Losar, the Tibetan New Year, is the most important celebration and festival in the Tibetan lunisolar calendar. It has been in place for more than 1,000 years. Ancient Tibetans were traditionally nomads, who lived on the harsh Tibetan plateau, herding yaks and sheep and farming the land for grain and other crops. When the crops were harvested, the farmers and local villagers would celebrate with a festival of dancing and singing. As the centuries passed, this celebration slowly turned into the New Year celebrations, which originally occurred at the end of the harvest.

Losar - The Tibetan New Year
Tibetan Losar Celebration in Tibet

The celebration actually pre-dates Tibetan Buddhism in the region and has its origins in the ancient Bon faith of the plateau people. It was in the 7th century that the practice of celebrating the harvest merged with the customary New Year festival of the Buddhist calendar to form the Losar celebrations as they are known today. Traditionally, the Losar celebrations can last for around two weeks. It is one of the best time to visit Tibet.

Date of the Tibetan New Year, Losar

As with most of the Buddhist calendars, the New Year changes each year, as the Buddhist calendar traditionally has 12 or 13 months in the year, depending on the number of lunar cycles. The 13th month is traditionally added every 2-3 years, to allow the Tibetan calendar to catch up with the standard solar year.

The Losar celebrations traditionally start on the first day of the New Moon, which normally coincides with a date in January, February, or March in the Gregorian calendar. Predicting the date is relatively simple until it comes to the adding of the 13th month. Losar normally occurs in the following year around 10-11 days before the Losar date in the previous year, unless a 13th month was added. Such as the case in 2016 and 2017, when the 2016 Losar was on February 9, and the 2017 Losar was on February 27. In 2018, Losar fell on February 16, and in 2019, will fall on February 5, but in 2020, it jumps forward because of the 13th month, to February 24.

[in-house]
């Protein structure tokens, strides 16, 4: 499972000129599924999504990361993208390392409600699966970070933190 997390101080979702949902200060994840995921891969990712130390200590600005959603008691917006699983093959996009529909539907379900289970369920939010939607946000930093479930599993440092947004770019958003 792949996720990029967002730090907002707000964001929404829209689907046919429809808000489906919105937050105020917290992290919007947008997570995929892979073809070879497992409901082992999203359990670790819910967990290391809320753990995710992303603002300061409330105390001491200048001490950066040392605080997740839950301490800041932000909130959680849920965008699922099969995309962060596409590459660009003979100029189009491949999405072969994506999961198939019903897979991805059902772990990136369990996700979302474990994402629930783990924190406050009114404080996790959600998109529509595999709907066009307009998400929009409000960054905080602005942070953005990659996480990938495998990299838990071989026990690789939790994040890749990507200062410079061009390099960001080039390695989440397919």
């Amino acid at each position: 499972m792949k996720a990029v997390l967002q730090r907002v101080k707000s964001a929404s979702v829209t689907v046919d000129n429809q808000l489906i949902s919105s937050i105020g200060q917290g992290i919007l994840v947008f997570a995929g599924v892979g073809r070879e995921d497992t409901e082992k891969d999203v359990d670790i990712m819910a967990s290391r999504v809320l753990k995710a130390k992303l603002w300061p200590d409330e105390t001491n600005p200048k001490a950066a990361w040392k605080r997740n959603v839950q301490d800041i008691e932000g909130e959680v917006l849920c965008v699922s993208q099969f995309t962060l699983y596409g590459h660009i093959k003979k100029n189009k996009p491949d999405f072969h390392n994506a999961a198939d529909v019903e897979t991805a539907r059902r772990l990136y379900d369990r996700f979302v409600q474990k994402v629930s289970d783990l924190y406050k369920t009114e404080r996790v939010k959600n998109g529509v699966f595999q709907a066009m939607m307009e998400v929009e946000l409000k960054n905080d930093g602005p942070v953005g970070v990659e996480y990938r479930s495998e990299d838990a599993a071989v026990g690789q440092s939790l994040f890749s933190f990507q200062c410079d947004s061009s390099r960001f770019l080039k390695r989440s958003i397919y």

Interestingly, while both Tibet and mainland China both use a lunisolar calendar, the Chinese New Year and Losar dates rarely ever coincide. While they are normally close together, and are sometimes on the same day. The Tibetan Losar can be as much as a month before or after the Chinese New Year.

Preparation for Losar

Tibetans traditionally start preparing for Losar as long as two weeks before the actual celebrations, though most of the preparations happen in the last two days of the previous year. These days are known as “Gutor”, and are a time when housewives clean the house from top to bottom, and begin to prepare the food that will be eaten during Losar.

On the second day of Gutor, Tibetans prepare for the coming New Year by lighting torches made of straw, tsampa, and firecrackers, which are then lit to get rid of the evil spirits f the previous year from their homes. Old items, and broken crockery are removed from the house, and taken to a crossroads, where they are burnt to get rid of any evil spirits and ghosts that may be lingering in the broken items, using the torches.

Losar - The Tibetan New Year
Tibetan cookies made for the New Year